4. Empathize with Management
While most of us focus on the front-line employees, we should expand our focus to include supervisors and managers. They experience just as much, if not more, pressure than others. They are disconnected from their employees that they typically see face-to-face and should, therefore, develop new capabilities and skills to learn to supervise, manage, and coach from a distance.
5. Team-Building through Recognition and Awards
Motivation and recognition become more important when you can’t look your employees in the eye and congratulate them for something they did. Create more frequent opportunities for a “virtual high-five” where employees are recognized for their accomplishments.
6. Bring Virtual Meetings to Life
Create a consistent cadence of virtual team meetings. Try to mimic the in-person meetings virtually. Cover what you would normally cover. Make it easy and comfortable for employees to give feedback, ask questions, share frustrations, and most importantly, share their wins with the team. This is a good time to deliver those “virtual high-fives” for employees who deserve recognition.
7. How Engaged is the Team?
Employees may or may not miss the social engagement from working together in one location, but they all still need to feel as if they are part of a team. Create virtual team-building activities that motivate, unite, and engage your employees.
8. Let Subject Matters Experts Take the Lead
Within your group of employees, there will be some who have the expertise or know more than others about a particular product, feature, or problem resolution. Let these “subject matter experts” mentor those who need help. Give them opportunities to present at your employee meetings. Learning from peers is enjoyable for those who are learning and fulfilling for those who are teaching.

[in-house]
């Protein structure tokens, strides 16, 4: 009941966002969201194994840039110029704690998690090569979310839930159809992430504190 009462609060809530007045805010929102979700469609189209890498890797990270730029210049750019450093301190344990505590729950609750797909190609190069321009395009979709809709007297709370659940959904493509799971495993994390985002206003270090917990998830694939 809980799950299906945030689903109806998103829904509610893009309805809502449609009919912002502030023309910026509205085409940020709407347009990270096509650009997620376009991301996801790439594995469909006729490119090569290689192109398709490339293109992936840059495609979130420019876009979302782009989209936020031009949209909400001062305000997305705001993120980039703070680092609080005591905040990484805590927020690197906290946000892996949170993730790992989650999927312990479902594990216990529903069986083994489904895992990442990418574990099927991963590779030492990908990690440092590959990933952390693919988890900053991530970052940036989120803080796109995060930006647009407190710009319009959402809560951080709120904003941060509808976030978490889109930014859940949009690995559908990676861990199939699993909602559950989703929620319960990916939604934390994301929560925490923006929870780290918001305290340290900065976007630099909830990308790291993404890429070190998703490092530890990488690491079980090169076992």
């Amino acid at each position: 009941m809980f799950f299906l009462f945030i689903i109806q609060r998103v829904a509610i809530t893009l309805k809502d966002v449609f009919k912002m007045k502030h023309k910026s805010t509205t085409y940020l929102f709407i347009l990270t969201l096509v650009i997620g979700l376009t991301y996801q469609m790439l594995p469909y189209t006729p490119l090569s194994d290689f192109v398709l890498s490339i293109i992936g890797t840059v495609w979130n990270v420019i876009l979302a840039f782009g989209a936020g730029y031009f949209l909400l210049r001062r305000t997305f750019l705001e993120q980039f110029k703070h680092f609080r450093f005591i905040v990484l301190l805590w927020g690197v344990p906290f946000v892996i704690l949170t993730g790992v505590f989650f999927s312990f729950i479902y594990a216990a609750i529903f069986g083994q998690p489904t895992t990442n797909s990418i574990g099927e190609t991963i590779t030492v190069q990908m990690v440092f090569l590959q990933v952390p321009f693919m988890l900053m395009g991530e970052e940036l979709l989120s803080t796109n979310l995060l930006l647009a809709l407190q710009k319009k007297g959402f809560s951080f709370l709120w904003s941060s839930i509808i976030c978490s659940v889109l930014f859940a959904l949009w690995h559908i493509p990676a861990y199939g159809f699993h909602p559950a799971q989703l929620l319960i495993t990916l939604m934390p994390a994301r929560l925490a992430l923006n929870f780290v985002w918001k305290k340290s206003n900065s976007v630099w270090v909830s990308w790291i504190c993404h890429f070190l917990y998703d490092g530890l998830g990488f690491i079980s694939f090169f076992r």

9. Foster Connection
And this goes for all leaders, whether you’re remote or in-house. It’s your management team that will make any work environment successful. There must be a strong connection between leadership—which includes executives, managers, and supervisors—and employees. Nobody should feel as if they are left stranded on an island alone. It’s easy for that to happen remotely, but it is also possible in an office environment.
10. Keep the Team Happy, Productive, and Motivated
Finally, while this one wasn’t discussed by the leadership at our events, all of this ties into employee fulfillment. We must work hard to keep employees motivated, involved, connected, and engaged. What’s happening inside an organization with employees is felt on the outside by the customers.
There’s an old proverb that says, ‘the more things change, the more they stay the same.‘
We’ve faced some big changes in the past year, but our goals should remain the same—keeping employees engaged and happy, despite the challenges of social distancing and remote working conditions. Consider what you and your employees enjoyed most about working together and create virtual ways to replicate the same atmosphere.
And remember, happy employees equals happy customers!
This article has been reprinted with permission from Shep Hyken’s Forbes’ article.
Shep Hyken is the Chief Amazement Officer at Shepard Presentations. As a customer service and experience expert, Hyken helps organizations create amazing customer and employee experiences. His books have appeared on bestseller lists including the New York Times, Wall Street Journal, USA Today, and others.